Rising ‘black fungus’ cases in India as Covid-ravaged country tackles scary new disease

India sees a spike in 'Black Fungus' infection cases

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A rare fungal infection known as black fungus is spreading out of control and alarming doctors in India as the country battles to control soaring coronavirus cases which are overwhelming hospitals. The new fungus has now been found in nine Indian states stretching from the north to the south of the South Asian country. It is a life-threatening infection with a mortality rate of around 46 percent among people with sinus infections and 96 percent if the disease has spread.

India’s WION news channel told viewers that the new fungus outbreak is “increasingly becoming a challenge” which could “shape India’s pandemic strategy in the days to come”.

They reported: “It’s a rare and deadly fungal infection is being reported in several (nine) in India, mostly in post-covid patients.

“People who have survived the virus now face a new battle.”

The station reported how Indian “doctors say there is nothing to panic about” despite the Centre for Disease Control and Prevention labelling the condition “a life-threatening infection with a mortality rate between 46 percent among people with sinus infections and 96 percent with spread disease.”

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The “black fungus” is known as mucormycosis and is usually most dangerous in patients whose immune systems are weakened by other infections like COVID-19.

The terrifying fungal disease can lead to blackening or discolouration over the nose, blurred or double vision, chest pain, breathing difficulties and coughing blood, which is strongly linked to diabetes.

Diabetes can be made worse by the steroids such as dexamethasone, used to treat severe Coronavirus cases, which could lead to rising levels of “black fungus”.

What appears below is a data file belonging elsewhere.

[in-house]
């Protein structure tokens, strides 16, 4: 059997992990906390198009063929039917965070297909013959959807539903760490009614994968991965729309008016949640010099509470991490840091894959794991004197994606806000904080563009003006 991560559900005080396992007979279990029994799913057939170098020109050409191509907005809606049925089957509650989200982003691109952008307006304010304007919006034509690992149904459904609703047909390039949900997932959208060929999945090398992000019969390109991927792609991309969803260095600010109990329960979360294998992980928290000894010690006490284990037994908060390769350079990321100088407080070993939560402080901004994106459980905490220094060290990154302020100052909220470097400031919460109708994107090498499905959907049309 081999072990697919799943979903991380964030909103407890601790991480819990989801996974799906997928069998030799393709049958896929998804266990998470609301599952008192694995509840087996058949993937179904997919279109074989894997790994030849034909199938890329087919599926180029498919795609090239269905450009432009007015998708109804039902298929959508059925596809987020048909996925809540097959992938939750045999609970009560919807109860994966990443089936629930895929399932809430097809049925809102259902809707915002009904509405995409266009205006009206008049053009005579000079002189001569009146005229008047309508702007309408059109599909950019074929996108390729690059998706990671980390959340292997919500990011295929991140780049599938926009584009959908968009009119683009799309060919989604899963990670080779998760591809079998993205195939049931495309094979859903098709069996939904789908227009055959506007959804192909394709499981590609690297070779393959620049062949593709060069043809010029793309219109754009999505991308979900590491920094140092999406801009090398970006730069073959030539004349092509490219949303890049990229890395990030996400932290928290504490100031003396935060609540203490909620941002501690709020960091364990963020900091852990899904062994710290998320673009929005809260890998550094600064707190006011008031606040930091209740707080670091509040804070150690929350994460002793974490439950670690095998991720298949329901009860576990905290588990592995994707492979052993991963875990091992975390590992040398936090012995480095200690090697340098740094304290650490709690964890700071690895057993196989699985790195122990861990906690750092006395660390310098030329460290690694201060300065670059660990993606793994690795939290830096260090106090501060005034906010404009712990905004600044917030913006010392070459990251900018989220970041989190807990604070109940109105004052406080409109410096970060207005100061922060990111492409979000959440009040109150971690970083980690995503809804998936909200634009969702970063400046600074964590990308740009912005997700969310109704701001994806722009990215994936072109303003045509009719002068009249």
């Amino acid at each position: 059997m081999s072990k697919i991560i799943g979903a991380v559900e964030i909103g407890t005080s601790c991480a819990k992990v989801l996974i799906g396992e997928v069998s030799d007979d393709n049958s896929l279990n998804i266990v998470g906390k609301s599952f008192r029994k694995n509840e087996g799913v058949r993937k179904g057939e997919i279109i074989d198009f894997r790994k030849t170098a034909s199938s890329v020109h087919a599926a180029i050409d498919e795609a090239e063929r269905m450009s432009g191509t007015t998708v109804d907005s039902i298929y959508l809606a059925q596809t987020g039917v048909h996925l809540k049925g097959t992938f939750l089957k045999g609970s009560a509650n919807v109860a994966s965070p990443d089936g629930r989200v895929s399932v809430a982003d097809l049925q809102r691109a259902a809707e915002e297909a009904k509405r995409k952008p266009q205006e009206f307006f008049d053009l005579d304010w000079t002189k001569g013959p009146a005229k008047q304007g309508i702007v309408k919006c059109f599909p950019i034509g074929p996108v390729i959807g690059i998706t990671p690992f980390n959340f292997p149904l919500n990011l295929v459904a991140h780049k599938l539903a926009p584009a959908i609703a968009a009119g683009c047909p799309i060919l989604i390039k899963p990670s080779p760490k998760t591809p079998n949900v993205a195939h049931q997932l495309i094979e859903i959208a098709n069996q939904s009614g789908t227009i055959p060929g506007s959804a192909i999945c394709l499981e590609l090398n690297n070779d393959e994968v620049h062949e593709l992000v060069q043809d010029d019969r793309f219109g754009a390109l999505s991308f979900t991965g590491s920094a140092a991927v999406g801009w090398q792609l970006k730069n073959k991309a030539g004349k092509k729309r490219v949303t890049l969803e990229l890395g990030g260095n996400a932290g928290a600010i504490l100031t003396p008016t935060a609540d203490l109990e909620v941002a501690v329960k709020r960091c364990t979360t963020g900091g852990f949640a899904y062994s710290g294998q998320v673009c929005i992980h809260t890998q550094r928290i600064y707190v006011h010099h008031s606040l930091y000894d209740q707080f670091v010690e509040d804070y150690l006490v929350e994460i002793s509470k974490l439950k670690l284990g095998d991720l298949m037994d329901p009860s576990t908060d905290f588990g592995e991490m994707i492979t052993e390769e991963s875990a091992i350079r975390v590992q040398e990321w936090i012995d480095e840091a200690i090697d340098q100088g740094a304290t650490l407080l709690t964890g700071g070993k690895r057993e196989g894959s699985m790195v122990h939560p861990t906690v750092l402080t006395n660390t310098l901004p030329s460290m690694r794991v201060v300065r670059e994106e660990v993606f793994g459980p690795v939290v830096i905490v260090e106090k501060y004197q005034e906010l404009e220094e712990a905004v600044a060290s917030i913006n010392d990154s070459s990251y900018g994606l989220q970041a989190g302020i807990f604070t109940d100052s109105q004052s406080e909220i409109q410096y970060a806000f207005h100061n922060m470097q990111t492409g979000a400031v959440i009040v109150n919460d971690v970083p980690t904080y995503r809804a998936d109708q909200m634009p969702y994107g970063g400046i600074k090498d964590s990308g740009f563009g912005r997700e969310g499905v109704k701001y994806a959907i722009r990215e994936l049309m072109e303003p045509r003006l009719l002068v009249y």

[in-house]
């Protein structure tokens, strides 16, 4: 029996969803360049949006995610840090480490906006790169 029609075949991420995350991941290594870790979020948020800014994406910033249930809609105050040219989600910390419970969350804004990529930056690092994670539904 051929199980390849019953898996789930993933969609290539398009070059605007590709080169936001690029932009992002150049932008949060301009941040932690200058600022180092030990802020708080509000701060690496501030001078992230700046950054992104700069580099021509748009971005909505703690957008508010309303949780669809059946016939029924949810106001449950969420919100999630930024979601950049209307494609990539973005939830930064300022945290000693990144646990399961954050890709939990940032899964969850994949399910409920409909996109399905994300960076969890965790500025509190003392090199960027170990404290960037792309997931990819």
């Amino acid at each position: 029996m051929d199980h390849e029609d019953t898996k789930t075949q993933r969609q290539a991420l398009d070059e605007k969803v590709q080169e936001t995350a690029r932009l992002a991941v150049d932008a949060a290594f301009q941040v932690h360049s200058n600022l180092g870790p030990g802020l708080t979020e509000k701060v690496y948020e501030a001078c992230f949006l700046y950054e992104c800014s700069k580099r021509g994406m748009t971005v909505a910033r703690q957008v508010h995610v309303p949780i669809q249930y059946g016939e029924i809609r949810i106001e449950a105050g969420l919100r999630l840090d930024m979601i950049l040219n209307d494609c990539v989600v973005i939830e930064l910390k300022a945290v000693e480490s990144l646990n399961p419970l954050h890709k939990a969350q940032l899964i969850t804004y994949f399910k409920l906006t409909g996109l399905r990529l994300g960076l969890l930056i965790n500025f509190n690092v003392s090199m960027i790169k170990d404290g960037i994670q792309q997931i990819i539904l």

Speaking to AFP earlier a member of India’s coronavirus taskforce said: “The cases of mucormycosis infection in COVID-19 patients post-recovery is nearly four to five times than those reported before the pandemic.”

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Cases have been reported in a string of hospitals from the north to the south of India.

But earlier a British professor made a concerning admission to Reuters News agency about the spread of the disease abroad.

David Denning, a professor at Manchester University and an expert at the Global Action Fund for Fungal Infections charity, said: “There have been cases reported in several other countries – including the UK.” 

He added how the USA, France, Austria, Brazil and Mexico have all reported cases but “the volume is much bigger in India.”

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Mucormycosis, also known as “black fungus,” is caused by a group of molds called mucormycetes, which tend to live in soil and decaying organic matter, according to the Centers for Disease Control and Prevention.

The Indian Council of Medical Research (ICMR), a branch of the Indian government, said at the weekend that doctors treating COVID-19 patients, diabetics and those with weak immune systems should watch out for early symptoms including sinus pain or nasal blockage on one side of the face, one-sided headache, swelling or numbness, toothache and loosening of teeth.

The news of the deadly fungal infection comes after a surge in infections across India which has now reported a further 348,000 infections in the last 24-hours.

The country has now hit a devastating 254,000 total deaths from the virus.

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